AT SEA, APRIL 29, 1814. Sir:- I have the honor to inform you that we have this morning captured, after an action of forty-two minutes, his Britannic Majesty's brig Epervier, rating and mounting eighteen thirty-two pound carronades, with one hundred and twenty-eight men, of whom eleven were killed and fitteen wounded, according to the best information we could obtain. Among the latter is her first lieutenant, who has lost an arm, and received a severe splinter wound in the hip. Not a man in the Peacock was killed, and only two wounded, neither dangerously. The fate of the Epervier would have been decided in much less time, but for the circumstance of our fore-yard having been totally disabled by two round-shot in the starboard quarter, from her first broadside, which entirely deprived us o: ihe use of our foretopsails, and compelled us to keep the saip large throughout the remainder of the action. This, with a few topmast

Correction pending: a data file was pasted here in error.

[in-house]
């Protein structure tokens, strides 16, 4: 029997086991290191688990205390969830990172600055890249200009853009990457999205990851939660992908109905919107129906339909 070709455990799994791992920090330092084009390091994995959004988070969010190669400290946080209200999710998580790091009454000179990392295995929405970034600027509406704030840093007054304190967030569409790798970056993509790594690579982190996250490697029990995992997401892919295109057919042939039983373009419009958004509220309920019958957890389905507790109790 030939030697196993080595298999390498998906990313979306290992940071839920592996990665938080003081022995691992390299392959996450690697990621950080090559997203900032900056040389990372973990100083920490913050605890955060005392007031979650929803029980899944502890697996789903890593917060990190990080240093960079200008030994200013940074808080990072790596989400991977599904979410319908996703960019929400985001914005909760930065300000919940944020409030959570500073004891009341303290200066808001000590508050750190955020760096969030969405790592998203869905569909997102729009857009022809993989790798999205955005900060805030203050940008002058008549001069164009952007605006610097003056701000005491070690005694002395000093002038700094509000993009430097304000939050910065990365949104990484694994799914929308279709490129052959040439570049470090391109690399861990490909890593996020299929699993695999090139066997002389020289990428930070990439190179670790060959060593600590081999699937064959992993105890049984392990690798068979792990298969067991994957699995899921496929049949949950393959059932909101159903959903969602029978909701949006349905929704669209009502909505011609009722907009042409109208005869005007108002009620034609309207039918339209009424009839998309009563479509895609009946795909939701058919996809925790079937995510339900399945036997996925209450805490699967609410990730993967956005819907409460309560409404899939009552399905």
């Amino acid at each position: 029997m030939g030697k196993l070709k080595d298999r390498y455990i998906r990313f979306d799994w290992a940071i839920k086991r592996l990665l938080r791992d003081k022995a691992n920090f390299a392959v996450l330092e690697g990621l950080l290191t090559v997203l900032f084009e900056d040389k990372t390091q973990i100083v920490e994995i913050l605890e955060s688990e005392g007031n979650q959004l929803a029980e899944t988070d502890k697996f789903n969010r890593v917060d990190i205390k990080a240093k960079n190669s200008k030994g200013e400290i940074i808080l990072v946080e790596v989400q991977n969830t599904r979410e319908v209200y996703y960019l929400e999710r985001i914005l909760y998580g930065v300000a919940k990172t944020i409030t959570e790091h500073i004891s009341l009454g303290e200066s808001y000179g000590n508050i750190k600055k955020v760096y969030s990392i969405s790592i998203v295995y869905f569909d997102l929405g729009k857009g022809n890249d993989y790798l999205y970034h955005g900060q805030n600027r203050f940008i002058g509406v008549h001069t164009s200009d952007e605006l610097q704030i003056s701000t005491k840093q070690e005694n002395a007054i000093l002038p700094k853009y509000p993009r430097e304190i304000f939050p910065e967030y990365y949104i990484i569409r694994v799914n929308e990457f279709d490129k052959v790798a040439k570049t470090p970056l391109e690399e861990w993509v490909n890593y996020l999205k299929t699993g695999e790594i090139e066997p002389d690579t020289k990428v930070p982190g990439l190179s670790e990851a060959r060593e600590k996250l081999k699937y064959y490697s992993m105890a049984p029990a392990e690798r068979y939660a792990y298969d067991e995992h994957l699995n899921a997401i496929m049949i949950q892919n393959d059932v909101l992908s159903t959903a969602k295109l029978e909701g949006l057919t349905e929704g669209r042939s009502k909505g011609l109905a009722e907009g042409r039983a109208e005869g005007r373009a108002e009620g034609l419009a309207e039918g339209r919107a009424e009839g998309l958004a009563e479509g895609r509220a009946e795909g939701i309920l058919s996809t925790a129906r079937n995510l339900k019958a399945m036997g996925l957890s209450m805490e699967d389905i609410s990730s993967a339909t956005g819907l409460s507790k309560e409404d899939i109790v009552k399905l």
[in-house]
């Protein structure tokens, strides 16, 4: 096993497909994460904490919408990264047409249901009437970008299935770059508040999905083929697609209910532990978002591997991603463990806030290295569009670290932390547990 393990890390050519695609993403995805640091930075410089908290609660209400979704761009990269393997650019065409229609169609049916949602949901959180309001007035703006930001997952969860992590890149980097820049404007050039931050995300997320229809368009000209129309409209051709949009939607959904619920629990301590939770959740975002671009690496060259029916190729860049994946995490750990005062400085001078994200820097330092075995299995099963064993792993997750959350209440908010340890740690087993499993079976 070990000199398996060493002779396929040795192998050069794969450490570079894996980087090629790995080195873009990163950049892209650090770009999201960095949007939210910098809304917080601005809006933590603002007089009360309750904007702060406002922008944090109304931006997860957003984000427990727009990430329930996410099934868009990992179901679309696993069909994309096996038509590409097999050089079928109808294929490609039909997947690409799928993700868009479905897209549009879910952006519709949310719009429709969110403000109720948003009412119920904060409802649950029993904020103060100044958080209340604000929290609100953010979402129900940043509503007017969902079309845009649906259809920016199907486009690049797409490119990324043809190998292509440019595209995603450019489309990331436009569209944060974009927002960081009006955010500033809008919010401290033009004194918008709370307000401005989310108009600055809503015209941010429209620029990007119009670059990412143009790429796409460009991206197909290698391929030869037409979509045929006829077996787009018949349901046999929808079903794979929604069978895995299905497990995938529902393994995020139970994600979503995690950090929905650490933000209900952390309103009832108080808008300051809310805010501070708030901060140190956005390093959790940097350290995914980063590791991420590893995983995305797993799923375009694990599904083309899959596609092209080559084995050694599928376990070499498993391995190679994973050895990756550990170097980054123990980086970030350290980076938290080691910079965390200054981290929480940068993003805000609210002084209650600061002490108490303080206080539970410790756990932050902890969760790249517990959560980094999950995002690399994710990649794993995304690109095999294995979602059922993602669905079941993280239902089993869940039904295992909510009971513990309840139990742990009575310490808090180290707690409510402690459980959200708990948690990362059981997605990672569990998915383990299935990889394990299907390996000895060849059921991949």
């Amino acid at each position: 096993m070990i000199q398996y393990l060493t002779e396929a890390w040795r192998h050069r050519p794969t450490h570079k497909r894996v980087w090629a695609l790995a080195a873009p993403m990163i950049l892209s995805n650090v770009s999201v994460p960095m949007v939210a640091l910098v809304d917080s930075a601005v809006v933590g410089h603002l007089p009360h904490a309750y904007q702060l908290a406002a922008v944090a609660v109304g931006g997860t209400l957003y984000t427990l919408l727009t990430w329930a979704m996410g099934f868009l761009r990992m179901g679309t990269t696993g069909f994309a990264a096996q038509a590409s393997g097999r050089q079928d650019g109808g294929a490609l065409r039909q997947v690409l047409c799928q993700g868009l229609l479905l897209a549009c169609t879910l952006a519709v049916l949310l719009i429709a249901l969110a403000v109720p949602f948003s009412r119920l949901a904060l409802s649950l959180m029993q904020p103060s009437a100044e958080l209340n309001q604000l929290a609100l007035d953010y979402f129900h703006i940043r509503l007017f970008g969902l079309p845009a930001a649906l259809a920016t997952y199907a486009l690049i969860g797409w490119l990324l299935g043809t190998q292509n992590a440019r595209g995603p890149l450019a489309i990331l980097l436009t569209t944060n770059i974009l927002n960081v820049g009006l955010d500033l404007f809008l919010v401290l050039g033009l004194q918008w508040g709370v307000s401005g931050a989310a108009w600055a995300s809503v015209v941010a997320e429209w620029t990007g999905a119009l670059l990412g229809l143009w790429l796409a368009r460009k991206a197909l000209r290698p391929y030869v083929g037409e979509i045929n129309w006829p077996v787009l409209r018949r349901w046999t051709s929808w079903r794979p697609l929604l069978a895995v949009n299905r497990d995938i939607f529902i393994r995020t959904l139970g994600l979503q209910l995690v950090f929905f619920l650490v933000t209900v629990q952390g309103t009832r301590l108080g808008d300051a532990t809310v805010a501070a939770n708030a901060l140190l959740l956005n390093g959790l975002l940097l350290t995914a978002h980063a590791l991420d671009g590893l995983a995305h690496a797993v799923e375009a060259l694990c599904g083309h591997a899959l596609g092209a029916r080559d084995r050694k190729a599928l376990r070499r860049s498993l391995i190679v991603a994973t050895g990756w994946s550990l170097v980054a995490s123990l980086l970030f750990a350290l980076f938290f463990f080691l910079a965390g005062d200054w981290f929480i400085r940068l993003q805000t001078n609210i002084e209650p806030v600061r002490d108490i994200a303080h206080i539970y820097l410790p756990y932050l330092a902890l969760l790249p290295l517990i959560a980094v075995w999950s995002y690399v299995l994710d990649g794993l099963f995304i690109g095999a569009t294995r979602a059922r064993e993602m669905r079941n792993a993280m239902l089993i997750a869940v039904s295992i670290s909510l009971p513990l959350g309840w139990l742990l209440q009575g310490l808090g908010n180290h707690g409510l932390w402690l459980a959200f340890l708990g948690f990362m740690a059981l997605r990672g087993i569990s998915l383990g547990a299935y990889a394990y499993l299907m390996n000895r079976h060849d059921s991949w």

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and topgallant backstays cut away, and a few shot through our sails, is the only injury the Peacock has sustained. Not a round-shot touched our hull, and our masts and spars are as sound as ever. When the enemy struck he had five feet of water in his hold; his maintopmast was over the side; his mainboom shot away; his foremast cut nearly away, and tottering; his forerigging and stays shot away; his bowsprit badly wounded, and forty-five shot holes in his hull, twenty of which were within a foot of his waterline, above and below. By great exertions we got her in sailing order just as night came on. In fifteen minutes after the enemy struck, the Peacock was ready for another action, in every respect, except the foreyard, which was sent down, fished, and we had the foresail set again in fortyfive minutes—such was the spirit and activity of our gallant crew.